“Some probability puzzles are so challenging that even the best mathematicians struggle with them. But even the most difficult of these issues can frequently be resolved using a computer and a Monte Carlo simulation, which uses a random number generator to imitate a real-world event like a million rolls of a pair of dice. The main goal of Digital Dice is to provide numerical solutions to challenging probability problems without the need to solve challenging mathematical equations.
Paul Nahin, a popular math author, challenges readers to find solutions to twenty-one challenging yet entertaining puzzles, ranging from figuring out the chances of coin-flipping games to understanding elevator behavior. Problems range in difficulty from the somewhat simple (determining if a dishwasher who breaks the majority of the dishes at a restaurant during a certain week is clumsy or just unlucky) to the extremely challenging (tackling branching processes of the kind that had to be solved by Manhattan Project mathematician Stanislaw Ulam). Nahin uses intriguing and peculiar historical narratives to illustrate the issues in his signature manner. For instance, readers discover that scientist Johannes Kepler chose his second bride by interviewing eleven women and learning how to choose the best ending point in any selection process.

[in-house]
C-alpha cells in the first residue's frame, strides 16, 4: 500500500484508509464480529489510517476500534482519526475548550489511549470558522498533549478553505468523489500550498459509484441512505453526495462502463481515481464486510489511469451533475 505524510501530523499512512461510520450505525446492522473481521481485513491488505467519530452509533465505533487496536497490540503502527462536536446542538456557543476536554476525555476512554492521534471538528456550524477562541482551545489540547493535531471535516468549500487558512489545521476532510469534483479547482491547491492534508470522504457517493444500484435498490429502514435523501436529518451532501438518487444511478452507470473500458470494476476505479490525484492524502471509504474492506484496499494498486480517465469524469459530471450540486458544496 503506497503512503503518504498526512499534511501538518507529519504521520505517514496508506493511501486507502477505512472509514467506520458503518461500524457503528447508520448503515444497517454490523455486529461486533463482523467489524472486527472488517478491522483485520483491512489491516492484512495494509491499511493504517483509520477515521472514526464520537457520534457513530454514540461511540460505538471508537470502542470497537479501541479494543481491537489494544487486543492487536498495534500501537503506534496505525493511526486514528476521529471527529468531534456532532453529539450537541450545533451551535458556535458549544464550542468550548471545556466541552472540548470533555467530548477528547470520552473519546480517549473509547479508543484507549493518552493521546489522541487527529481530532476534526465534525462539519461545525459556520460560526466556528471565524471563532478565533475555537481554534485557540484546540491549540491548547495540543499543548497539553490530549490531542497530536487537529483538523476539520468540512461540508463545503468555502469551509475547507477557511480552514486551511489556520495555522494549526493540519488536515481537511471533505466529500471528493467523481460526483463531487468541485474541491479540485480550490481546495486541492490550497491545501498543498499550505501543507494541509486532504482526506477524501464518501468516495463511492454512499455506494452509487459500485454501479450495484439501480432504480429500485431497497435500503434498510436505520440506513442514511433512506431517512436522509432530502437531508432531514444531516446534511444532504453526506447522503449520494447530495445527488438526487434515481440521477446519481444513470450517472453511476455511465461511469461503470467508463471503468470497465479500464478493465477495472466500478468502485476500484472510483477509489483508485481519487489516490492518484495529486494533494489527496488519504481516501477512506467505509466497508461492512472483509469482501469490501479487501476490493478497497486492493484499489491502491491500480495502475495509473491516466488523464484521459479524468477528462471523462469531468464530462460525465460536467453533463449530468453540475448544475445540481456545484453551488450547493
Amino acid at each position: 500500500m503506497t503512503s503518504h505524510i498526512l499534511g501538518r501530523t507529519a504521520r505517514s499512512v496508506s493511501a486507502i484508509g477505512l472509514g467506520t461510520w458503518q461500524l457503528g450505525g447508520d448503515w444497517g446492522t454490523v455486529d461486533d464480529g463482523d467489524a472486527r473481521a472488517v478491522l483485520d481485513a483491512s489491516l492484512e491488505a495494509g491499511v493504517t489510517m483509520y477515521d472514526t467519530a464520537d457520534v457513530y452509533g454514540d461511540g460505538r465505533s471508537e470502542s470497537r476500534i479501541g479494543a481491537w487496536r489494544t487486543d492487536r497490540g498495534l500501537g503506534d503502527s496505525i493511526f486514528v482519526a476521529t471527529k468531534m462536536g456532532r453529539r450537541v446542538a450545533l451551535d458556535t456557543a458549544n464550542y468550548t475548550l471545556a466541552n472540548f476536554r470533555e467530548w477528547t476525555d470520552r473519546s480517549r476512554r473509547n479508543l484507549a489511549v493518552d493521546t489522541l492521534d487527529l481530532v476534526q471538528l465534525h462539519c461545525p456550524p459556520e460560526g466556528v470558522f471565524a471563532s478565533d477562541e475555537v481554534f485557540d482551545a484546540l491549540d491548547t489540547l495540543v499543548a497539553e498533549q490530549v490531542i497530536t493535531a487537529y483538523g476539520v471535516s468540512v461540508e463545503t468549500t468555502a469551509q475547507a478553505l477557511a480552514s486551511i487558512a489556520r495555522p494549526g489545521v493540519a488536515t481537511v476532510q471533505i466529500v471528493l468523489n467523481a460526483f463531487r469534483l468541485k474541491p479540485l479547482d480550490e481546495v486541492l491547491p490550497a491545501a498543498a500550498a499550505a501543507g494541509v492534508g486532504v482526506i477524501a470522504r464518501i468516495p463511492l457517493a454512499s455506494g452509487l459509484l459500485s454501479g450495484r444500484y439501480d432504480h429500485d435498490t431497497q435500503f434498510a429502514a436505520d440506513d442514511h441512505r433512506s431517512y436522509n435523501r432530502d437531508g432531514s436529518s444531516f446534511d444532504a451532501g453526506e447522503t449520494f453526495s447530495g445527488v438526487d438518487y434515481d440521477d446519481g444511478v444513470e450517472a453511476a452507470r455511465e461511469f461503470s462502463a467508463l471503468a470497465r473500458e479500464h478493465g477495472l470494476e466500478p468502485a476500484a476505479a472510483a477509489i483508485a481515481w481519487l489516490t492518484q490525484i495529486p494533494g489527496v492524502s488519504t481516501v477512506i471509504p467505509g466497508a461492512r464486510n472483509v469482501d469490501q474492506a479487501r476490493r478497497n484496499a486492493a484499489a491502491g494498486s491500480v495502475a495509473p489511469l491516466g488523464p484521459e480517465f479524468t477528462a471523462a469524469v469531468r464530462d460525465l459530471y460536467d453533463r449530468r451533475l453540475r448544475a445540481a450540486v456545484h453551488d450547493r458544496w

The book gives solutions and line-by-line walkthroughs of MATLAB code for each issue and demonstrates how to construct basic computer codes in any popular programming language.
Anyone who appreciates computer technology or popular math will enjoy the game, Digital Dice. Nahin cleverly responds to some of the criticisms of the first edition in a revised introduction.”